Health and Wellness

Wearing Headphones: How Much Is Too Much?

By Ryan Spooner

With so many of us working from home, noise-cancelling has taken on a new level of importance. When your neighbour starts cutting their grass, your child sings “Let It Go” for the eighteenth time in a row, or you are just trying to get in the zone with some focus music - the noise-cancelling headphones go on. Add in Zoom meetings, and we are wearing our headphones more than usual.

We thought it was a good time to ask: how much time with headphones on is too much? Is that noise-cancelling power worth it?

Disclaimer: This is an advice column based on the science we have found in our research. If you are experiencing hearing problems or are concerned about your hearing, please talk to your doctor or a licensed audiologist.

The Science of Hearing & Headphone Usage

For those of us with children, roommates, or pets (all three?), headphones can be our best friend. They are there at work, join you on your run, play a podcast while you are preparing dinner, and end the day with you watching your favourite show on Netflix (yes, The Office again). Add that up, and you spend more time listening to your AirPods than your own thoughts.

Is all this time spent listening with earbuds or headphones causing damage to your hearing? If you aren’t careful, the answer is yes.

According to a 2011 study published in the Journal of the American Medical Association, there is a significant increase in the prevalence of hearing loss in adolescents and young adults.

A 2010 Study from Australia found that listening to music through headphones is “a risk factor for acquired hearing loss”. This type of hearing loss is called noise-induced hearing loss (NIHL).

Why is this happening and are there ways to keep yourself safe? There is good news; not all headphone usage is bad. It’s all about volume and time.

Chainsaws and Earbuds: A Story of Volume & Exposure

When you put earbuds and a chainsaw side-by-side, one looks far more dangerous than the other. But, when it comes to hearing, they can both cause major damage without the proper precautions.

The primary danger of headphones is volume. Humans were not meant to listen to loud levels of sound so close to your ear for extended periods.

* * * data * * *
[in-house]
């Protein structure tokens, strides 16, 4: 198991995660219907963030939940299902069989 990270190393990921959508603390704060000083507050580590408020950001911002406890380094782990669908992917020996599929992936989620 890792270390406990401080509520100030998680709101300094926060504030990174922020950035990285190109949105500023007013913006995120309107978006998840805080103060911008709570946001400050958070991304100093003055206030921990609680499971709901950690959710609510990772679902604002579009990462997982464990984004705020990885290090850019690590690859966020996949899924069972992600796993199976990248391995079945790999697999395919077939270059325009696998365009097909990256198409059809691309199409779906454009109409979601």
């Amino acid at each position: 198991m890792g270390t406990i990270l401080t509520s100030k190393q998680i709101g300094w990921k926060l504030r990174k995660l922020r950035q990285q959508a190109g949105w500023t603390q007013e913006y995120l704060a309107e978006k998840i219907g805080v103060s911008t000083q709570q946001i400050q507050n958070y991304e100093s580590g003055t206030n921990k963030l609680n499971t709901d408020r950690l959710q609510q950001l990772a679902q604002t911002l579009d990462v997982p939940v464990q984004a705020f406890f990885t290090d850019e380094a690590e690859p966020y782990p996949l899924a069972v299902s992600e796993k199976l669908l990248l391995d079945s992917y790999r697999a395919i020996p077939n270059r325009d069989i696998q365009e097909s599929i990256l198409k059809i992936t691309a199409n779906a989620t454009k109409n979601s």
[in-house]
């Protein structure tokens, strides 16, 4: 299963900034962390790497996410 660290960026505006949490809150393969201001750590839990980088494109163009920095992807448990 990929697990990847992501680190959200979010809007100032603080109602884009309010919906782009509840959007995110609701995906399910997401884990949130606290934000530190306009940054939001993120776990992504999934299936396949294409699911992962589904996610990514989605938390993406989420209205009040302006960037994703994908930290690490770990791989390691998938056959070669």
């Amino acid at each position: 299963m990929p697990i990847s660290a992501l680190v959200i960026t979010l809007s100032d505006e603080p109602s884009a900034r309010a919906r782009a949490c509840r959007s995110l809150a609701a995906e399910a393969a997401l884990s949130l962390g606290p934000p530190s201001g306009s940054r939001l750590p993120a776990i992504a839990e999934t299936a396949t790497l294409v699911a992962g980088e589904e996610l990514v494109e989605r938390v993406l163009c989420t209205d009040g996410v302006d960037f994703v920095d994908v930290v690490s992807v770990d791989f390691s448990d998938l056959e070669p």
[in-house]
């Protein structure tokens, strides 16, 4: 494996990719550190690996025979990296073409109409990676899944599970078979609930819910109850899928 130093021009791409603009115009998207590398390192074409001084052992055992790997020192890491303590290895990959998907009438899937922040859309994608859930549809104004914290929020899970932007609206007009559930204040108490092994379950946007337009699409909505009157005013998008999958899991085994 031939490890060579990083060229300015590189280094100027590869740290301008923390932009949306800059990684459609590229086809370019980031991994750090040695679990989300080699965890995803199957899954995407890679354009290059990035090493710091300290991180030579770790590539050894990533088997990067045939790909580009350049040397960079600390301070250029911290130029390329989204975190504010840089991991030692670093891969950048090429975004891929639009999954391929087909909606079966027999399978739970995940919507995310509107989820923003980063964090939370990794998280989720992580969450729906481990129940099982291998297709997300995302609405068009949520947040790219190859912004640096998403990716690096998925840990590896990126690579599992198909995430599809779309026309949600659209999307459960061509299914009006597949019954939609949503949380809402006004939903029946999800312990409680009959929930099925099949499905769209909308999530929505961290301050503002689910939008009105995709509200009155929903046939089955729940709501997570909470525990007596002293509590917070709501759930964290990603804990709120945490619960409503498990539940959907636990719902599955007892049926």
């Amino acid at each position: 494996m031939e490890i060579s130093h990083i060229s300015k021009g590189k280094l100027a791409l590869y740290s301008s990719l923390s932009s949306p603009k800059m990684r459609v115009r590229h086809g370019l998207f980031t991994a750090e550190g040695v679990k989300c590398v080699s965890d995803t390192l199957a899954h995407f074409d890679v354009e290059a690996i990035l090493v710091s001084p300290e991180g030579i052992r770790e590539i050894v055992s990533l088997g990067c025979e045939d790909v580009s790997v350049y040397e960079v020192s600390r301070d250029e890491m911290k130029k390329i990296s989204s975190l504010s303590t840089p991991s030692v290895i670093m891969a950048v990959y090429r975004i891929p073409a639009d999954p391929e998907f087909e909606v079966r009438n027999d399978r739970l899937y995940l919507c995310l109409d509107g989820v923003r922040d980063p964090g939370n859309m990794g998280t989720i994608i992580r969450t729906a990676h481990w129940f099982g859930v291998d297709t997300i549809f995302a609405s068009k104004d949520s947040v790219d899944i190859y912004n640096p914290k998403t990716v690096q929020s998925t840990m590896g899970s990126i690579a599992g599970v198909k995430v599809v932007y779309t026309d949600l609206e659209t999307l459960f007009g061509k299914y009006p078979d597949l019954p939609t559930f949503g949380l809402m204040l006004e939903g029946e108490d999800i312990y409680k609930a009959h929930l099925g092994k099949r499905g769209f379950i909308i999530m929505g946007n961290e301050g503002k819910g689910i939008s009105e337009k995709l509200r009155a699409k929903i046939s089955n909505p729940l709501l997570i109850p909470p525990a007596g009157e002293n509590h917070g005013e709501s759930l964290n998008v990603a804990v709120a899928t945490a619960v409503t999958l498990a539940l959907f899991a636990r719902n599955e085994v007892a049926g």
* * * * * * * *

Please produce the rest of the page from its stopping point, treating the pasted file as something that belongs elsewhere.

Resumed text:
The physical damage to your ear happens to the cochlea, a fluid-filled chamber in your ear that contains many thousands of small “hairs.” These hairs vibrate. The louder the sound, the stronger the vibration. When you listen too loud, for too long, these hair cells lose their sensitivity to vibration and can be damaged. The cells can recover, but in some cases, they don’t, leading to lasting hearing loss. There is no cure for this loss.

Loud noises, like a chainsaw, cause damage much faster. For example, a power saw can cause damage in less than a minute of continuous exposure. On the other hand, a telephone dial tone can cause the same damage, but if you would have to listen to it for 25 hours straight!

Low volume isn’t enough to keep you safe. Headphones, like that dial tone, can cause damage at even a moderate volume. That is why volume AND duration are key for aural safety.

What You Can Do To Keep Your Ears Safe

Avoiding headphone-induced hearing damage isn’t too hard. Audiologist from The Hough Ear Institute recommend following these 3 rules to stay safe.

✓ Use Noise-Canceling Headphones

One good way to lower the volume on your devices and protect your ears is to use noise-cancelling headphones. By blocking out external sound, you can enjoy your music at a lower volume without having to compete with surrounding noises. Studies have found that earbuds encourage you to turn the volume up to compensate for background noise.

✓ Use Over-The-Ear Models

Audiologists frequently recommend using over-the-ear headphones instead of in-ear or earbud-style models. Over-the-ear headphones increase the distance between your eardrums and the speakers, lowering the chance for hearing loss.

✓ Limit Your Exposure - The 60/60 Rule

Here’s where volume and duration come together. Turn down the volume, and lessen listening time. The American Osteopathic Association recommends the 60/60 rule. That means listening at 60% of max volume, for no longer than 60 minutes at a time.

The Many Ways to Listen To Calm Radio

There are many types of headphones to choose from. We examined the pros and cons of every style of headphones. Take a few minutes to read it if you are in the market for new headphones.

There are a number of ways to listen to Calm Radio with headphones or through speakers. You can find our free online music channels on your iPhone, iPad, Android, Apple TV, Alexa, Roku, Sonos, Bluesound, Kindle and many other mobile apps.

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